Introduction: Passage of cannabis laws may impact cannabis use and the use of other substances. The suggested association is of particular concern in pregnant women where exposure to substances can cause harm to both the pregnant woman and fetus. The present study contributes to the minimal literature on factors associated with cannabis use during the preconception, prenatal, and postpartum periods including state legalization status, concurrent use of tobacco and e-cigarettes and adequacy of prenatal care. Methods: We conducted a cross-sectional analysis using combined survey data from the 2016–2018 Pregnancy Risk Assessment Monitoring System (PRAMS) collected from 36,391 women. Logistic regression was used to estimate the impact of state-legalization, adequacy of prenatal care, and other substance use on cannabis use during the preconception, prenatal, and post-partum periods. Results: In the preconception model, residence in a recreationally legal state (OR: 2.37; 95% CI, 2.04–2.75) or medically legal state (OR:3.32; 95% CI, 2.90–3.80) compared to a non-legal state was associated with higher odds of cannabis use. In the prenatal model, residence in a recreationally legal state was associated with higher odds of cannabis use (OR: 1.51; 95% CI, 1.29–1.79) whereas there was no association with residence in a medically legal state. Tobacco use including e-cigarettes and moderate prenatal alcohol use were also significantly associated with cannabis use. Conclusion: Recreational cannabis legalization is associated with the use of cannabis prior to, during, and after pregnancy. Renewed clinical and policy efforts may be warranted to update prenatal substance use prevention programs, educational campaigns, and provider education as cannabis legalization evolves.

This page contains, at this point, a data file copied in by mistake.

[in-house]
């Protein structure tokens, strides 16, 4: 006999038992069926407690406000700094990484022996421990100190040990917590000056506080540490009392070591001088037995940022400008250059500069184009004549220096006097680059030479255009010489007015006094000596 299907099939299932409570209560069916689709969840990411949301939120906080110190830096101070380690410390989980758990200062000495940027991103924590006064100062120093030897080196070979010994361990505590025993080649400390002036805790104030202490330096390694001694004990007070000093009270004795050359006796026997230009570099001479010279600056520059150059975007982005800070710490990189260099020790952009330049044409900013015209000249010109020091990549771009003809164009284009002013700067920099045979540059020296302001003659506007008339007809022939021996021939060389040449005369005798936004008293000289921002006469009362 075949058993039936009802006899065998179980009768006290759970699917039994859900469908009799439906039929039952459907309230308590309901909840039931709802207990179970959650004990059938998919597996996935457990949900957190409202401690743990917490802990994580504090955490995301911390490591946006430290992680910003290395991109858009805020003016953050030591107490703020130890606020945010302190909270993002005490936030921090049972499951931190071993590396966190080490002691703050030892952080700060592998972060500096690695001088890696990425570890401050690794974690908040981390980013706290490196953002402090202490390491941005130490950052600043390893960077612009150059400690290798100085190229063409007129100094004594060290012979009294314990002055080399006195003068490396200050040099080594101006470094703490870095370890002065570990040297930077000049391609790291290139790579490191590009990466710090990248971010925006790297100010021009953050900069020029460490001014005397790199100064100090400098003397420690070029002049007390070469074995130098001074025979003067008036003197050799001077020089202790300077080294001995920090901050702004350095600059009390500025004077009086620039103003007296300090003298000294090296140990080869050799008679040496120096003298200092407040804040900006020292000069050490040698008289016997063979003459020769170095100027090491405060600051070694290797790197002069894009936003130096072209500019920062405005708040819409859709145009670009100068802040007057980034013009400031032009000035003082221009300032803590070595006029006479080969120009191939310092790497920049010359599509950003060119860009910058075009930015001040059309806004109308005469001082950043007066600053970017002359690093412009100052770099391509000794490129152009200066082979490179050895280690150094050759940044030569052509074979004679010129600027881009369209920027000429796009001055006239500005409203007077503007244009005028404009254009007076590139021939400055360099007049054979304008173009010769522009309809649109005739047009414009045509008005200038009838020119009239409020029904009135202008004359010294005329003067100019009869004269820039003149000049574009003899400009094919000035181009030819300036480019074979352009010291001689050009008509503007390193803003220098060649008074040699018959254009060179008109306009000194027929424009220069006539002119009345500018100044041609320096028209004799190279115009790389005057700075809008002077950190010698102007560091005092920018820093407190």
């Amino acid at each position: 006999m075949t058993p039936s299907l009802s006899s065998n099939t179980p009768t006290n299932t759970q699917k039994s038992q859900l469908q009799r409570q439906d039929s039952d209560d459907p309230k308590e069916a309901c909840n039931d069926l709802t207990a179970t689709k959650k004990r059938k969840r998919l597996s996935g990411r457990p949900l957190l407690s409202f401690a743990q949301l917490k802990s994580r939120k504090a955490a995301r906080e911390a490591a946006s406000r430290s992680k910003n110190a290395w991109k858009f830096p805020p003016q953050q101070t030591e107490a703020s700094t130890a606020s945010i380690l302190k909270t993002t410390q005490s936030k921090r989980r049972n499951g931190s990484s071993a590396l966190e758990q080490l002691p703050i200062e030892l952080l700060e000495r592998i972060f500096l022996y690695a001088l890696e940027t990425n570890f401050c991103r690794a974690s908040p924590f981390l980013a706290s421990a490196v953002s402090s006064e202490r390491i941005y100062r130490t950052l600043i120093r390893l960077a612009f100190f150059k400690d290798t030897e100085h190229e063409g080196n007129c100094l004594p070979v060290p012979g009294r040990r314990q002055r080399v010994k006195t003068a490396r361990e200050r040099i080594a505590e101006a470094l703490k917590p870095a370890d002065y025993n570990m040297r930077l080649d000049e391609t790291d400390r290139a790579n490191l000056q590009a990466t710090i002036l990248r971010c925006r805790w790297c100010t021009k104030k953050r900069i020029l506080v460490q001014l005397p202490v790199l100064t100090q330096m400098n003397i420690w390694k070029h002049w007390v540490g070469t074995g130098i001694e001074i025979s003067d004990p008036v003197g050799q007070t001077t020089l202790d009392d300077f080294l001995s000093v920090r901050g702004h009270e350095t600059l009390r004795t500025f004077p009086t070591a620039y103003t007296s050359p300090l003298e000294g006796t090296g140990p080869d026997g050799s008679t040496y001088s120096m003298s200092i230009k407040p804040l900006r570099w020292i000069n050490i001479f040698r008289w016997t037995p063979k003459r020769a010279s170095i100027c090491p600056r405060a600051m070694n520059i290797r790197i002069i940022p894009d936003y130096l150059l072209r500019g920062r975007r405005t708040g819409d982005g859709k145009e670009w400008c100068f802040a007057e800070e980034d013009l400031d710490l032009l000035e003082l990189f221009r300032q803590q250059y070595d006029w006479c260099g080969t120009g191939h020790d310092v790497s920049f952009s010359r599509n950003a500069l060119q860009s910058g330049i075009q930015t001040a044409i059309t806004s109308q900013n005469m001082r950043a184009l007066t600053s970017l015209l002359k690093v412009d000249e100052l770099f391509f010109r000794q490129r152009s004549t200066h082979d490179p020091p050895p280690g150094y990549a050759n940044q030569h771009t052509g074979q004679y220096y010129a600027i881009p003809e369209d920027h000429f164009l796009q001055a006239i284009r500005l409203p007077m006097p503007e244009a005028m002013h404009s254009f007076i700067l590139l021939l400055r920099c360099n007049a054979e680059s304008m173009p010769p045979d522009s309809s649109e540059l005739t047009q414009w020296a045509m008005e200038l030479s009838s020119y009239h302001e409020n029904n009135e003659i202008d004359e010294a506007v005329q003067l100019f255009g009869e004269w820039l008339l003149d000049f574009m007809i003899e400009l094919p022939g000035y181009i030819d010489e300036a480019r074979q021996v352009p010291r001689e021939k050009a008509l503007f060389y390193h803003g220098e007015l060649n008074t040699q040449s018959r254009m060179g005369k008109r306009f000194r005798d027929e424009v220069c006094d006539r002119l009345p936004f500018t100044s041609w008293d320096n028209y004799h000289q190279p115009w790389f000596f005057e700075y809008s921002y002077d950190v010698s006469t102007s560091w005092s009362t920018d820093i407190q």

ASJC Scopus subject areas
- Pediatrics, Perinatology, and Child Health
- Obstetrics and Gynecology
- Public Health, Environmental and Occupational Health